Protest against coronavirus restrictions turns violent in Brussels – .

Protest against coronavirus restrictions turns violent in Brussels – .

BRUSSELS, December 5 (Reuters) – Police fired tear gas on Sunday and used water cannons to disperse protesters, bombarding officers with cobblestones and fireworks as a demonstration in Brussels against restrictions imposed by the government regarding COVID-19 has turned violent.

A few thousand demonstrators marched peacefully through the center of the Belgian capital to the district which houses the headquarters of the institutions of the European Union, where the demonstration reached its end.

In the European Quarter, a group of protesters wearing black hoods and chanting ‘liberte’ (freedom) started throwing stones at the police, who reacted with tear gas and water cannons, according to images and reports. of Reuters journalists present.

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Protesters were protesting rules imposed in October that require people to show COVID-19 passes to access bars and restaurants.

Burning objects are seen in the street during a demonstration against restrictions imposed by the Belgian government to contain the spread of the coronavirus disease (COVID-19), in Brussels, Belgium, December 5, 2021. REUTERS / Johanna Geron

“I cannot bear any form of discrimination, and now there is the vaccine pass which is discriminatory, the sanctions for (unvaccinated) caregivers which are also discriminatory, there is compulsory vaccination which is heading towards us”, a said a protester, martial arts teacher Alain Sienaort, mentioned.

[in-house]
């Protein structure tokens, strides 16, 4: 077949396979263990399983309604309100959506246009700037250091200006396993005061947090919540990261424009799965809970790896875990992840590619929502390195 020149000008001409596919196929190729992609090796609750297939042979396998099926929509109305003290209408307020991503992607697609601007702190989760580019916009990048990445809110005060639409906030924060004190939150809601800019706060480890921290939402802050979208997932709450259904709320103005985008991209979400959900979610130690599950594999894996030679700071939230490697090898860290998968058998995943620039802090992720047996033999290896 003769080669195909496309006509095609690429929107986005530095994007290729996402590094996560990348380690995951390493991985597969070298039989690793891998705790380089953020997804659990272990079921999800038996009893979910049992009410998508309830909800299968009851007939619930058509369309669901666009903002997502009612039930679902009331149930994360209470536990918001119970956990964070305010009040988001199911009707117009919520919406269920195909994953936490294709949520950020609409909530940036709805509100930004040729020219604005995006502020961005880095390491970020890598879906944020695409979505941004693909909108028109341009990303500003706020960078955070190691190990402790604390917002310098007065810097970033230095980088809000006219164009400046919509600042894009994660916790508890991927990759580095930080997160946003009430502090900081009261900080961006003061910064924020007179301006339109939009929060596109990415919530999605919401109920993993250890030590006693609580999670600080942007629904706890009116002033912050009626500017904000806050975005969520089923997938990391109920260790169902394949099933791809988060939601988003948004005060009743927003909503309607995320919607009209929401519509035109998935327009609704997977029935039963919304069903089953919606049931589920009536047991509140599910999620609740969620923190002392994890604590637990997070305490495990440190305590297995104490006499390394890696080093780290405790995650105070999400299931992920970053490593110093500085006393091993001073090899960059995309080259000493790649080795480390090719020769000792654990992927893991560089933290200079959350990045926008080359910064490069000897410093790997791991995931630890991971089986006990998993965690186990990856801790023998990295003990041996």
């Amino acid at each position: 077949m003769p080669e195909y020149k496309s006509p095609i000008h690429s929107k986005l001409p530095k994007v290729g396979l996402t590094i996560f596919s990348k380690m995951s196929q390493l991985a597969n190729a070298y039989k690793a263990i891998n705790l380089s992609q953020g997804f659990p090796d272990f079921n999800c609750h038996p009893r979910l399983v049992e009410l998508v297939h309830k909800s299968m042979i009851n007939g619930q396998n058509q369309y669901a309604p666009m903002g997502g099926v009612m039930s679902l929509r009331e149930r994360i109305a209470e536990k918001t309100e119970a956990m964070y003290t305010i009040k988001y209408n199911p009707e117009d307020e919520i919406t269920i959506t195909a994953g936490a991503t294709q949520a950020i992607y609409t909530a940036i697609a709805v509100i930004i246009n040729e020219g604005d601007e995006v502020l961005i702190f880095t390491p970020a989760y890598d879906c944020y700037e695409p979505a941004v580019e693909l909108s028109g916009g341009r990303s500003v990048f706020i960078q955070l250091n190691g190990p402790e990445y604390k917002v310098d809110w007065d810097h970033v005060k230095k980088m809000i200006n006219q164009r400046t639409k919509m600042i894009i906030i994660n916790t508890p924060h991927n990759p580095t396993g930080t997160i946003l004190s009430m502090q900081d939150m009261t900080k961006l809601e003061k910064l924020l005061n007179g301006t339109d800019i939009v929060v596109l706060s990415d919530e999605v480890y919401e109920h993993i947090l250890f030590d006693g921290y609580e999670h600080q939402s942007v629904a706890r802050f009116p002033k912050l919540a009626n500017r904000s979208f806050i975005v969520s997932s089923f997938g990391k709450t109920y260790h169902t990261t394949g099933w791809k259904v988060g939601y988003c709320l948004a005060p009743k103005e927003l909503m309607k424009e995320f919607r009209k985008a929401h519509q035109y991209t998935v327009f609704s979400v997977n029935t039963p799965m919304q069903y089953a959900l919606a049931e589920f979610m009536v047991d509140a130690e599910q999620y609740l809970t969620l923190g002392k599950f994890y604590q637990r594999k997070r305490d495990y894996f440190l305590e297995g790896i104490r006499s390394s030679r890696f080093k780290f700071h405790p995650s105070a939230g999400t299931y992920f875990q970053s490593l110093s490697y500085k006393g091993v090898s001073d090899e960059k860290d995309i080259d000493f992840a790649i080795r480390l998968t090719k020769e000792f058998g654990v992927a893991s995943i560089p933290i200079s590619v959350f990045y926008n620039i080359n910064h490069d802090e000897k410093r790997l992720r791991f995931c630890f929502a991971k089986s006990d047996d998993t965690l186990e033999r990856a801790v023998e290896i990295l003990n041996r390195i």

“It’s just discrimination, so we have to fight it. We don’t want a dictatorship. “

The protest followed new measures announced on Friday to curb one of the highest infection rates in Europe, including the compulsory wearing of masks for most primary school students and an extension of school holidays. Read more

At the end of November, a much larger number of demonstrators clashed violently with the police in Brussels. This has led to dozens of arrests, injuries among police officers and widespread property damage. Read more

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Reporting by John Cotton, Sean Carter and Francesco Guarascio; Editing by Jan Harvey

Our Standards: Thomson Reuters Trust Principles.


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